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A few weeks ago I listened to an excellent podcast from Harvard Business Review’s HBR IdeaCast about leadership (http://blogs.hbr.org/ideacast/2012/11/the-indispensable-unlikely-lea.html), featuring Gautam Makunda, author of “Indispensible: When Leaders Really Matter.” Professor Makunda uses historical examples to illustrate the importance of context in determining how effective a leader will be. While Abraham Lincoln and Winston Churchill were certainly extraordinary leaders, the circumstances helped define their greatness. Different leaders may not have been nearly as effective in those times, but those same leaders might not be effective in different times.
Churchill is a particularly interesting example. Although he had been in government service in senior leadership positions for most of his adult life, and was respected as a brilliant and hard-working minister, he was never seriously considered a leading candidate to become Prime Minister before World War II. He was essentially a last resort after other highly-regarded, experienced, and well-qualified politicians resigned or refused the position.
As it turned out, Churchill’s charisma and iconic presence in the months after Dunkirk and during the Battle of Britain was exactly what was needed and certainly helped save the day. However, in the elections immediately following the war Churchill was defeated, and although he would return as PM in the early 1950s he was less effective managing domestic affairs during a period of imperial decline.
Professor Makunda suggests that there are lessons here for companies who are considering candidates for leadership positions. Some positions should be filled by a “safe choice,” a person with deep expertise who came up through the ranks, has accumulated all the “right” experiences, and has been thoroughly vetted in the selection process. The interesting thing about a position that can be filled by a safe choice is that it really doesn’t matter much who you choose from the pool of candidates because they’re all essentially equally qualified. That’s OK when the circumstances are not exceptional or demanding and there’s little downside to choosing the “wrong” person.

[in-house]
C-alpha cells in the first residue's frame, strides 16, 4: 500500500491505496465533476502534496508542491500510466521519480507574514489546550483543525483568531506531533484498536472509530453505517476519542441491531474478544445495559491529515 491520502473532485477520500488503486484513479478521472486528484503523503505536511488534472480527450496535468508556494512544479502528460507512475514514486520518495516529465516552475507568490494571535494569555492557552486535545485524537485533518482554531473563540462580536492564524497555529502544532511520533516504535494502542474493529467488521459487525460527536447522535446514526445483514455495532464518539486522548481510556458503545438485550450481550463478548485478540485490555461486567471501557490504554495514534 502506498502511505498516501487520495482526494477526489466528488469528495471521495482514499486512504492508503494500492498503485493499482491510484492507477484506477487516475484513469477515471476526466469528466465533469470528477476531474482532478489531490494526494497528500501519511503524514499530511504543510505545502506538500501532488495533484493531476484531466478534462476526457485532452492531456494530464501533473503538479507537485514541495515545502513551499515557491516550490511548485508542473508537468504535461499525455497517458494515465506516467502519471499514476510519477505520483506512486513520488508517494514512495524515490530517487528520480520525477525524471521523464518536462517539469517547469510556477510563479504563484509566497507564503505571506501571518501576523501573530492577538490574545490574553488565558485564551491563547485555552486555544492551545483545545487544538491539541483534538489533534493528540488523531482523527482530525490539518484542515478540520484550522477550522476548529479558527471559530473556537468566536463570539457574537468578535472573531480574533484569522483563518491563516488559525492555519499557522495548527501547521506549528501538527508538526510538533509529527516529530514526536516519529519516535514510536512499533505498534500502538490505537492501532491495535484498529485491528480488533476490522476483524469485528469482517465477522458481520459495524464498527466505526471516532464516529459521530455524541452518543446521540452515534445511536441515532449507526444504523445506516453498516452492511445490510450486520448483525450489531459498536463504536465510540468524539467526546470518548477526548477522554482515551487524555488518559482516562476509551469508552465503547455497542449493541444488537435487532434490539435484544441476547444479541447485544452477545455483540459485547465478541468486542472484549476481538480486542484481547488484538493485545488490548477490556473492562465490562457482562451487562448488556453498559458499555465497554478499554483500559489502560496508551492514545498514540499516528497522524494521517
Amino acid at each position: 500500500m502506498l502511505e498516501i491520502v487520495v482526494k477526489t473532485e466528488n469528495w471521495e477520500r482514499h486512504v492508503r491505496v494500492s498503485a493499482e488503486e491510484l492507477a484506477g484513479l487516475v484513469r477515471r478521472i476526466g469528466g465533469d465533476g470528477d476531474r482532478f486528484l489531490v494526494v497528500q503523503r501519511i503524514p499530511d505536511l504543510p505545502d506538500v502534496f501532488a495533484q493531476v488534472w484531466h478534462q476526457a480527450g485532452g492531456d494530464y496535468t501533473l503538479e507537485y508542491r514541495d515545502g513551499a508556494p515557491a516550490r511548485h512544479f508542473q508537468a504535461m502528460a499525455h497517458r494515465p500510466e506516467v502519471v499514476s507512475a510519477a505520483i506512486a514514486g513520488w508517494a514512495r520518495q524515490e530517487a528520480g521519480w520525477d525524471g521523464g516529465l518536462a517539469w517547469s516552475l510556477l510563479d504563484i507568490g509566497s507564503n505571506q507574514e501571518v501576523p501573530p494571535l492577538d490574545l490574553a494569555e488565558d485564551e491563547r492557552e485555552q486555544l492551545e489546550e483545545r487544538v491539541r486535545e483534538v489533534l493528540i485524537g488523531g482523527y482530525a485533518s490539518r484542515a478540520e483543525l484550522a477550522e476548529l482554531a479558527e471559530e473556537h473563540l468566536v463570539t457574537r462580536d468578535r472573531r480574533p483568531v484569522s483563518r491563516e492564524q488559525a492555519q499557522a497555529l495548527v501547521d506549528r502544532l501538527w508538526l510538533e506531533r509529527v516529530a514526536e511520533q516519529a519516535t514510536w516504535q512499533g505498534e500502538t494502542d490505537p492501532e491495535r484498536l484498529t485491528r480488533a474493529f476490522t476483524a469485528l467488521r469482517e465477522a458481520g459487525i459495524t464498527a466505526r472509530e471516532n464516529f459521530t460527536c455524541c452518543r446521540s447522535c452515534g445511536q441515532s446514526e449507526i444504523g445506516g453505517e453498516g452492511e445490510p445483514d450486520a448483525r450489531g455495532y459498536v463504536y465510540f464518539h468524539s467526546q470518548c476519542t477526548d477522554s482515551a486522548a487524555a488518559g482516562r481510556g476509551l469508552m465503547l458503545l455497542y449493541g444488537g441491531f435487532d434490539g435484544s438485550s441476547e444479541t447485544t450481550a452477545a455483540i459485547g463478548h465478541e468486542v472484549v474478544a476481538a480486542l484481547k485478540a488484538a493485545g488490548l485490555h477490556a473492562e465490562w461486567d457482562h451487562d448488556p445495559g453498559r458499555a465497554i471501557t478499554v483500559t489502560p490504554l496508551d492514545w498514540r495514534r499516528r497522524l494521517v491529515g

However, the safe choice with a conventional background is far less likely to have a significant impact on the organization (positive or negative), particularly during periods of transition, ambiguity, or turmoil. This is when companies might benefit from the perspective of an outsider with new or unconventional ideas, or what Professor Makunda would call an “extreme leader.” The risk is greater because the experience of an extreme leader may not be directly applicable to the open position, but the potential gain is also greater. The company must decide if they’re willing to take that chance.
It’s Business, Not Personal January 8, 2013Posted by Tim Rodgers in Management & leadership.
Tags: career growth, job satisfaction, management, manager
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The line is from the movie “The Godfather.” Al Pacino as Michael Corleone insists that his plan to murder a New York City police captain and a rival mobster who tried to assassinate Michael’s father is motivated by business considerations, not revenge. As we watch Michael’s rise to power and systematic elimination of his enemies it becomes hard to see any difference between what is personal and what is business, and it hardly seems to matter anyway. But, at least in the beginning, the implication is that “making it personal” is a bad thing, leading to cloudy judgment and decisions that are not in the best long-term interest of the enterprise.
In the world of organizations not characterized as organized crime, “making it personal” is not necessarily a bad thing. When employees feel a passionate and visceral connection to the success or failure of the business, they are far more likely to give their best effort, particularly when they perceive alignment between business goals and values, and career goals and personal values. This linkage is even stronger when personal rewards (salary, bonus, stock, options, other perks) are tied to some measure of business performance.
Of course the wrong choice of performance measures can lead to decisions that are good for individual but bad for the organization, for example bonuses tied to sales and revenue targets that ignore the profitability of the new business. This is why we have laws and regulations governing insider trading.
Unfortunately there are many other potential conflicts of interest. When the reward pie is fixed in size, people will compete, sometimes in unethical or even dishonest ways. I’ve worked at companies where CEOs made strategic decisions that have been attributed to personal motives and perceived threats, although a CEO’s emotions are theoretically supposed to be held in check by the board of directors and major shareholders.
A manager’s job is generally easier when the team is energized, each person for their own reasons. The challenge for the manager is finding a way to “make it personal” without unwittingly undermining the business’s strategic objectives, by rewarding the wrong behaviors, or allowing personal achievement to become more important than business success.
Decisions Based on Psuedo-Quantitative Processes December 28, 2012Posted by Tim Rodgers in Management & leadership, Organizational dynamics, Process engineering, Quality, strategy.
Tags: leadership, management, performance measures, problem resolution, project management, six-sigma, strategy